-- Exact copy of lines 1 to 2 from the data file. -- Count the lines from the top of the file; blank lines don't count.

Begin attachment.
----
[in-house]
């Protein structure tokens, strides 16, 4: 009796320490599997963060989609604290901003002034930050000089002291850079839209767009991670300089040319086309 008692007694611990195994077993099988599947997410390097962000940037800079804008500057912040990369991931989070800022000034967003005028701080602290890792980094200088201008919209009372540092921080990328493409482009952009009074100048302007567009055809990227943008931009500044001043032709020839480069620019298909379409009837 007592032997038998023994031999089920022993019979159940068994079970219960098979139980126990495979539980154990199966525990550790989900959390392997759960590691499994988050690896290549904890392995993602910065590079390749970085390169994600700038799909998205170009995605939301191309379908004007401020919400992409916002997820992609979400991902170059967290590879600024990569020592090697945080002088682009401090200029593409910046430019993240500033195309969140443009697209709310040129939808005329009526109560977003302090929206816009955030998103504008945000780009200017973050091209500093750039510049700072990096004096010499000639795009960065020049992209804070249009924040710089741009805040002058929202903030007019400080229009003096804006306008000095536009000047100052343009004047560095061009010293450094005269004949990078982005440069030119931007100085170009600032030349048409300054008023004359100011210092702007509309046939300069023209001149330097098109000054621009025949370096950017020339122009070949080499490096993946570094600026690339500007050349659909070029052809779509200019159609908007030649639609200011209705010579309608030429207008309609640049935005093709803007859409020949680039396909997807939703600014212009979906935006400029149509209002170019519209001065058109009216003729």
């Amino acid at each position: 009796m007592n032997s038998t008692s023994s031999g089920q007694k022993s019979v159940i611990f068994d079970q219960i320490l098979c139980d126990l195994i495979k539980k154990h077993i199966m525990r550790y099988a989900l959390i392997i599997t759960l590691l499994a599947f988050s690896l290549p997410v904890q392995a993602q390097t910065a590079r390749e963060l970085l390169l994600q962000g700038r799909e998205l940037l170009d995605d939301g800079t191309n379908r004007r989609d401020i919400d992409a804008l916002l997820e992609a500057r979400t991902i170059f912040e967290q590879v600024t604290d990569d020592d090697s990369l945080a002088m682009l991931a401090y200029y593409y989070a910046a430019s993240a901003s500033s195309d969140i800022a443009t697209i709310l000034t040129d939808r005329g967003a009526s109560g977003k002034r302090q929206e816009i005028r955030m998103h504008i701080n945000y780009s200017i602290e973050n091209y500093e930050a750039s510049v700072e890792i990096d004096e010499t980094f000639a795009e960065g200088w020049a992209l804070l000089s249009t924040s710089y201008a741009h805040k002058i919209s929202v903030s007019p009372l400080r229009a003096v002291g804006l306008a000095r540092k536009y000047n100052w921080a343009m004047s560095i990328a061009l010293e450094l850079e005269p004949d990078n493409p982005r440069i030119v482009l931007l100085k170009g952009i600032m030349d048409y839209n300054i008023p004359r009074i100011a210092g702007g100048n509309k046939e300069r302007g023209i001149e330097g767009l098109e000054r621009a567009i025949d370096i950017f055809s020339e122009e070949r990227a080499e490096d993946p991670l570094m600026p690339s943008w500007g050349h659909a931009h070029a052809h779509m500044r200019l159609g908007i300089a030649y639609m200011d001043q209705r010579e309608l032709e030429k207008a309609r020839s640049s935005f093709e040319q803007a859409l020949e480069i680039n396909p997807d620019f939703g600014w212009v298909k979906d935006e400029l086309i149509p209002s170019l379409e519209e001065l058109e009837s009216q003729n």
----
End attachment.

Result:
[in-house]
């Protein structure tokens, strides 16, 4: 009796320490599997963060989609604290901003002034930050000089002291850079839209767009991670300089040319086309 008692007694611990195994077993099988599947997410390097962000940037800079804008500057912040990369991931989070800022000034967003005028701080602290890792980094200088201008919209009372540092921080990328493409482009952009009074100048302007567009055809990227943008931009500044001043032709020839480069620019298909379409009837 007592032997038998023994031999089920022993019979159940068994079970219960098979139980126990495979539980154990199966525990550790989900959390392997759960590691499994988050690896290549904890392995993602910065590079390749970085390169994600700038799909998205170009995605939301191309379908004007401020919400992409916002997820992609979400991902170059967290590879600024990569020592090697945080002088682009401090200029593409910046430019993240500033195309969140443009697209709310040129939808005329009526109560977003302090929206816009955030998103504008945000780009200017973050091209500093750039510049700072990096004096010499000639795009960065020049992209804070249009924040710089741009805040002058929202903030007019400080229009003096804006306008000095536009000047100052343009004047560095061009010293450094005269004949990078982005440069030119931007100085170009600032030349048409300054008023004359100011210092702007509309046939300069023209001149330097098109000054621009025949370096950017020339122009070949080499490096993946570094600026690339500007050349659909070029052809779509200019159609908007030649639609200011209705010579309608030429207008309609640049935005093709803007859409020949680039396909997807939703600014212009979906935006400029149509209002170019519209001065058109009216003729």